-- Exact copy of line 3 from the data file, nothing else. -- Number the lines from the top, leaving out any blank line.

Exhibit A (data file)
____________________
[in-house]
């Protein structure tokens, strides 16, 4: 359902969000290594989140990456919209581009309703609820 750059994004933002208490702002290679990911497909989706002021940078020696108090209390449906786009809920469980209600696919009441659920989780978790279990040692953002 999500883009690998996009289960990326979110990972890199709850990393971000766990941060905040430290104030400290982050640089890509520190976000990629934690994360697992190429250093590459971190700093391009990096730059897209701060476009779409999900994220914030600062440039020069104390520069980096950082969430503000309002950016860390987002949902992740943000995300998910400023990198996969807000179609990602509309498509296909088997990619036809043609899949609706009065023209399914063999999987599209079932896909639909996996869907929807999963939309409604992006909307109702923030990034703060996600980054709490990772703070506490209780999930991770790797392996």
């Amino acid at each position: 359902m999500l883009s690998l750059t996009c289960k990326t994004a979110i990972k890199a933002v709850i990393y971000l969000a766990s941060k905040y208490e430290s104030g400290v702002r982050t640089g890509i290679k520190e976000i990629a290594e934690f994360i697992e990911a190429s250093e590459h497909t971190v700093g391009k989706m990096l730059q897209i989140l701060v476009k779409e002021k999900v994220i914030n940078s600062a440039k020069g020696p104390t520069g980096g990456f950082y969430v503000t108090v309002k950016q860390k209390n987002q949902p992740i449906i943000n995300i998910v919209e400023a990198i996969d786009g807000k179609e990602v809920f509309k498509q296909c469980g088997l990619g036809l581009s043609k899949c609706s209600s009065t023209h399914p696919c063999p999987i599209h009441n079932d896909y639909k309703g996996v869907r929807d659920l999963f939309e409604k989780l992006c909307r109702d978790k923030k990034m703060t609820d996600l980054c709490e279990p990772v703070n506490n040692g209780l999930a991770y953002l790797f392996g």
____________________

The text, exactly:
């Amino acid at each position: 359902m999500l883009s690998l750059t996009c289960k990326t994004a979110i990972k890199a933002v709850i990393y971000l969000a766990s941060k905040y208490e430290s104030g400290v702002r982050t640089g890509i290679k520190e976000i990629a290594e934690f994360i697992e990911a190429s250093e590459h497909t971190v700093g391009k989706m990096l730059q897209i989140l701060v476009k779409e002021k999900v994220i914030n940078s600062a440039k020069g020696p104390t520069g980096g990456f950082y969430v503000t108090v309002k950016q860390k209390n987002q949902p992740i449906i943000n995300i998910v919209e400023a990198i996969d786009g807000k179609e990602v809920f509309k498509q296909c469980g088997l990619g036809l581009s043609k899949c609706s209600s009065t023209h399914p696919c063999p999987i599209h009441n079932d896909y639909k309703g996996v869907r929807d659920l999963f939309e409604k989780l992006c909307r109702d978790k923030k990034m703060t609820d996600l980054c709490e279990p990772v703070n506490n040692g209780l999930a991770y953002l790797f392996g």